Severe weather continues across the south this morning with a line of severe weather across parts of Alabama and the Florida panhandle.  A new Tornado Watch is now in effect until 1 pm CDT for southern Alabama and most of the Florida panhandle.  Severe storms will continue to move eastward into Georgia and the Carolinas this afternoon and evening.

The Storm Prediction Center has an enhanced risk for severe weather across southern Alabama, the western panhandle of Florida and parts of central Georgia.  Surrounding this is a slight risk for severe weather that extends to Charlotte,  NC and Charleston,  SC.  Damaging winds will be the primary threat from these storms however,  a few tornadoes are also possible.  Large hail is also possible but will only be found with the stronger storm cells.  There is also a lot of moisture associated with these storms and flooding will also be very possible.

 

The Latest Convective Outlook from the Storm Prediction Center in Norman,  OK.

 

 

Models show a line of storms moving across the region into this evening,  reaching the east coast by midnight EDT.  A couple of models also hint at a few storms developing ahead of the line of storms across parts of Georgia,  South Carolina,  and North Carolina.  If storms do develop ahead of the line,  these storms will be capable of producing large hail and perhaps a few tornadoes.  Below is a loop of one of our high resolution models running from 8 AM EDT through midnight EDT.

 

 

 

Our exclusive NeoRisk shows the biggest threats being damaging winds and flooding across the region through tonight.  A few tornadoes are possible and large hail is possible with any storms that develop ahead of the current line of storms or with any of the stronger storms embedded within the line itself. The timing of the storms will vary from west to east as the storms continue moving to the east through the day.  Expect the line of storms to reach Atlanta,  GA by early afternoon.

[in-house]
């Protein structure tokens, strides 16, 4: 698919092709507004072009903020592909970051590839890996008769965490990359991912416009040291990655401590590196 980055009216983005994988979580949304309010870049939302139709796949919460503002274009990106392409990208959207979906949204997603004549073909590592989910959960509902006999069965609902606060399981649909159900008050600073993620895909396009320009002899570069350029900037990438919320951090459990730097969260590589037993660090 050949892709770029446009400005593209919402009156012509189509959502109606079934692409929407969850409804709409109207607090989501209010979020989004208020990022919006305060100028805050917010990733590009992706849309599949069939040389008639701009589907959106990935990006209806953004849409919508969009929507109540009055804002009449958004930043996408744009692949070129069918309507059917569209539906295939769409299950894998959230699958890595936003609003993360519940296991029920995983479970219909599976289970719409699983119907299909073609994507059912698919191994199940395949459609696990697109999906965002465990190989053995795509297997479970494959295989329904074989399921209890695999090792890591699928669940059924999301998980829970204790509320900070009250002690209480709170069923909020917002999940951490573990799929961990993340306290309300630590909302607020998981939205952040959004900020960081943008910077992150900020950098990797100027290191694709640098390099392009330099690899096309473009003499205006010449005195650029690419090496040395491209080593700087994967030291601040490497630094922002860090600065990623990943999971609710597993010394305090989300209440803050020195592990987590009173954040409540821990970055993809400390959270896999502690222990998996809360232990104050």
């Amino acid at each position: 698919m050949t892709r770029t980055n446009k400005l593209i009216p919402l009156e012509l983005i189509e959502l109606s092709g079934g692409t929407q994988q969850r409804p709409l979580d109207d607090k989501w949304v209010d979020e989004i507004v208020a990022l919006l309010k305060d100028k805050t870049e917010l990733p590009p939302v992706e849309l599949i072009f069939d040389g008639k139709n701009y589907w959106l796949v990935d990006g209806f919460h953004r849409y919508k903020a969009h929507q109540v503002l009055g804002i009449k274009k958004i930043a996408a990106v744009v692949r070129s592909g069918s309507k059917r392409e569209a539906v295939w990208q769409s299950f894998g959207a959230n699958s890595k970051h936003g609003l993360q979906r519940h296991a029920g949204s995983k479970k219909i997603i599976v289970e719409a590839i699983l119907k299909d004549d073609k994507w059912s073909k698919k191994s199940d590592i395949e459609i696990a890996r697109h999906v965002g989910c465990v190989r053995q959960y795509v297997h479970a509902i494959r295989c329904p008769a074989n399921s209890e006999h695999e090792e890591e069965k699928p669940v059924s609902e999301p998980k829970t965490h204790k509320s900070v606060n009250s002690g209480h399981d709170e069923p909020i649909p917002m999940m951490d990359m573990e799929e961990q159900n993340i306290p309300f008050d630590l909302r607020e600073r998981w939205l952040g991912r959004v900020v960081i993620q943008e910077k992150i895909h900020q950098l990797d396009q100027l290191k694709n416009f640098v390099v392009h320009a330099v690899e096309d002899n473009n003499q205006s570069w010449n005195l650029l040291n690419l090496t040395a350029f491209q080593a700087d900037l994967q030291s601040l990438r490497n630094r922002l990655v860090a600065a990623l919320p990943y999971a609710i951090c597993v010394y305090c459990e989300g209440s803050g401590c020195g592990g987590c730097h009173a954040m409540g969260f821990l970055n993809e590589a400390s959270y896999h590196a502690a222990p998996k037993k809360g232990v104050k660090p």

Our exclusive NeoRisk for the Southeast US today.

 

 

Weather conditions will change rapidly through the morning and afternoon hours.  Be sure to stay alert to changing weather conditions and monitor local media outlets and NOAA Weather Radio for updates.  Be prepared to seek shelter before the storms impact your area. While a tornado outbreak is NOT LIKELY TO OCCUR,  you will still want to take steps to prepare for the storms in advance as they may cause power outages in many areas and the power could be out for several hours to a couple of days while crews make repairs.  Storms will begin to diminish as they approach the east coast tonight.  Once the sun goes down,  the storms should begin to dissipate with the loss of daytime heating.

Be sure to stay with Neoweather for updates.  We’ll post updates throughout the day on our Facebook page and Twitter feed.

 

 

 

mm

About Mark Spencer

Mark Spencer joined Neoweather in August of 2010 and has lived in Northeast Ohio for most of his life. Mark has played a vital role in helping Neoweather to advance and grow. Currently he serves as the Client Services Director and Assistant Financial Director for Neoweather, overseeing client relations and managing the company’s finances. Outside of Neoweather, Mark works as an Air Traffic Controller and holds an Associate’s Degree in Air Traffic Control. He enjoys being outdoors and spends as much time as he can with his son and his wife Loretta.
TOP